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ROUNDUP OF LOCAL GOVERNMENT STORIES IN THE NATIONAL PRESS (UPDATED 11.10AM)

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FURTHER WARNINGS OVER STAFF SHORTAGES IN SCHOOLS ...
FURTHER WARNINGS OVER STAFF SHORTAGES IN SCHOOLS
Rising property prices and the housing shortage across London and the south are making it harder for schools to recruit and retain staff, warn leading educationalists and headteachers. Local Government Association education chair Graham Lane told The Guardian(p1): 'The government needs to look at the financial structure of teacher's pay to keep the talented people in the profession.' And the paper details measures being taken by the government to help local education authorities. Also see LGCnet: 'TEACHER RECRUITMENT CRISIS APPROACHES MELT-DOWN SAYS UNION'.
BUSINESS OBJECTS TO SUPPLEMENTARY RATE PROPOSALS
Opposition from the private sector to government plans for local authorities to levy supplementary rates on local businesses is 'determined', reports the Financial Times(p4). Businesses complain that safeguards of consultative partnerships are not sufficient.
CONTROVERSY OVER MEANS TEST FOR HOME CARE
Government proposals to make charges to the elderly and disabled fairer have been greeted with 'grave concern' by an umbrella group covering charities involved in the area, reports the Financial Times(p3). Ministers said they expected local authorities to raise the same sum from charges as they do now under the draft guidance published yesterday (see LGCnet).
COUNCILS ACCUSED AFTER GIRL RETURNED HOME TO HER DEATH
Charges of incompetence and negligence against local authorities have been made at an Old Bailey murder trial. The Guardianreports (p4) how the jury heard that a number of London councils knew of the plight of eight-year-old Anna Climbie who died from hypothermia and neglect in her Tottenham home. A lawyer for the defence said: 'Three London boroughs were well aware of the plight of this child and none took any effective action.'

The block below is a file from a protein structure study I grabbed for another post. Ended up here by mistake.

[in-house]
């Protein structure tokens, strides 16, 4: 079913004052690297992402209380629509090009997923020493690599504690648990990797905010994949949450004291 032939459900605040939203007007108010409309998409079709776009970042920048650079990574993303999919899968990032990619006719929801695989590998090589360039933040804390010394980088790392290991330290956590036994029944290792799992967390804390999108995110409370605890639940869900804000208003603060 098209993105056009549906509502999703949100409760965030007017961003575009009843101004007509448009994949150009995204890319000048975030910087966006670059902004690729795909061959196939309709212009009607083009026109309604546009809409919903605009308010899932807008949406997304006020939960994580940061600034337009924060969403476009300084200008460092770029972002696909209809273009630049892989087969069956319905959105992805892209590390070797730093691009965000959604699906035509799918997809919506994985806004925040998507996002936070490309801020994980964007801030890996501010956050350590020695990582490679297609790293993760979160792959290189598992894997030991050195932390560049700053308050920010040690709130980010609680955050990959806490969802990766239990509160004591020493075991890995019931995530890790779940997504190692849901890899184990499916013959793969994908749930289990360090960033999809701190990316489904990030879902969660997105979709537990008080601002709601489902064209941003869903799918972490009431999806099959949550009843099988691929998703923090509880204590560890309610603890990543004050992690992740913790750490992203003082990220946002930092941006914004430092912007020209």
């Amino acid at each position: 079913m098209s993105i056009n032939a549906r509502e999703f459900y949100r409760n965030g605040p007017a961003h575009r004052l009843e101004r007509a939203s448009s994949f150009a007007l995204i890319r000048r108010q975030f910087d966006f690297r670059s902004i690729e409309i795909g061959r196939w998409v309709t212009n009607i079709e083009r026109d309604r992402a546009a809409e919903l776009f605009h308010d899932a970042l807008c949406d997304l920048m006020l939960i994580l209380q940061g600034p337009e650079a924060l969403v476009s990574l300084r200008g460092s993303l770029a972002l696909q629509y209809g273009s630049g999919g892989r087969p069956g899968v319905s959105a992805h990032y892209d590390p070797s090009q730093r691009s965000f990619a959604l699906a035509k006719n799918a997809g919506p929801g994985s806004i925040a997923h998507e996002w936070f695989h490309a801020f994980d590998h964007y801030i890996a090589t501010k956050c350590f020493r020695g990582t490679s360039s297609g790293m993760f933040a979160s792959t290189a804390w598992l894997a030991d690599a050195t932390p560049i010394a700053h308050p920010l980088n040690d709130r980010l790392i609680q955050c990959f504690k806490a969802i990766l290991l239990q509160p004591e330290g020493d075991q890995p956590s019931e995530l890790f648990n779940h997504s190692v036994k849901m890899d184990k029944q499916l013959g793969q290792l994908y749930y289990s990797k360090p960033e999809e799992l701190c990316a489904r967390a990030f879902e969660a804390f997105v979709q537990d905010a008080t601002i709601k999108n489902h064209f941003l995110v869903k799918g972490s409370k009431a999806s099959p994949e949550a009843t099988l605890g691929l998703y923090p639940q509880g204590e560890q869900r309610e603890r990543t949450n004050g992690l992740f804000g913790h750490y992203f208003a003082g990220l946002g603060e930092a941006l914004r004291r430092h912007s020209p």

LAB-LIB DEMS SEEK COMMON ENGLISH REGIONAL POLICY
Improvements to the way the government operates in the English regions is the subject of a paper being worked on by the Labour and Liberal Democrat parties, reports the Financial Times(p2). However, The Guardianreports (p8) that the Lib Dems have 'abandoned' the joint Lib-Lab cabinet committee because of the government's stance on proportional representation. The committee has not met since the summer.
AIRPORTS: OUTLOOK BRIGHTENS FOR REGIONAL HUBS
A resurgence in demand for Britain's regional airports following chaos on the railways and the growth in low-cost airlines is examined in the Financial Times(p23). It writes: 'The pace of privatisation of regional airports should quicken as local authorities take advantage of the demand for assets.' But it warns that one of the negative factors of regional airports is that expansion may be restricted on environmental grounds.
ASTEROID 'NEAR-MISS' LEADS TO CALL FOR INCREASED SPENDING ON TELESCOPE
A 'near-earth objects' taskforce recommendation to the government for increased spending on a telescope allowing more accurate monitoring of space has been underlined by a recent incident. Over Christmas, an asteroid missed earth by 770,000 kilometres. The Financial Times(p2) quotes an expert: 'The asteroid was 50 metres in diameter ....and had it hit London or Tokyo there wouldn't have been very much left.' We only heard about this asteroid two to three days in advance, which would not have given us much time to take action if an impact was imminent.'
'SANCTION STATE FUNDING FOR POLITICAL PARTIES' - SENIOR LABOUR FIGURE
Calls for state funding of political parties' election campaigns are further examined in the wake of the revelation of Lord Hamlyn as the donor of£2m to the Labour party. Parliamentary Labour party chairman Clive Soley has thrown his weight behind the idea, reports The Guardian(p8).
'MORE ROADS BUILT UNDER LABOUR THAN THE TORIES'
Labour's pledges to cut the number of car journeys within five years have been abandoned, researchers at Aberdeen university say. More road schemes per year will be completed than under the Conservatives, reports The Guardian(p10). More was being spent on public transport, however. Powers to impose restrictions on the motorists had been devolved to local authorities. More research was needed to assist councils to meet government imposed targets on reducing road casualities. The Guardian carries a table indicating deaths and injuries in various regions in England.
ASDA/WAL-MART PLANS 13 NEW SUPERMARKETS
Supermarket chain Asda, bought by Wal-Mart Stores in 1999, has no reason to build stores in the UK as large as those in the US, reports the Financial Times(p2). The paper outlines plans to open the first purpose-built Wal-Mart store in Britain, a 100,000 sq ft supermarket in Swindon.
HUMAN RIGHTS ACTUSED IN LEGAL MOVES TO BLOCK MOBILE PHONE MASTS
An objection to the construction of a mobile phone mast has been lodged in the high court by a Leeds resident. The Times(p5) says it is thought to be the first of hundreds of similar pending cases. David Lale claims that the goverment did not allow him to object to the mast at a fair and proper hearing, thereby breaking Article 6 of the Human Rights Act. The Times reports that Mast Action UK said that it was also planning to object, using the same Act, to several mobile phone masts.
By LGCnet news editor Gary Henson
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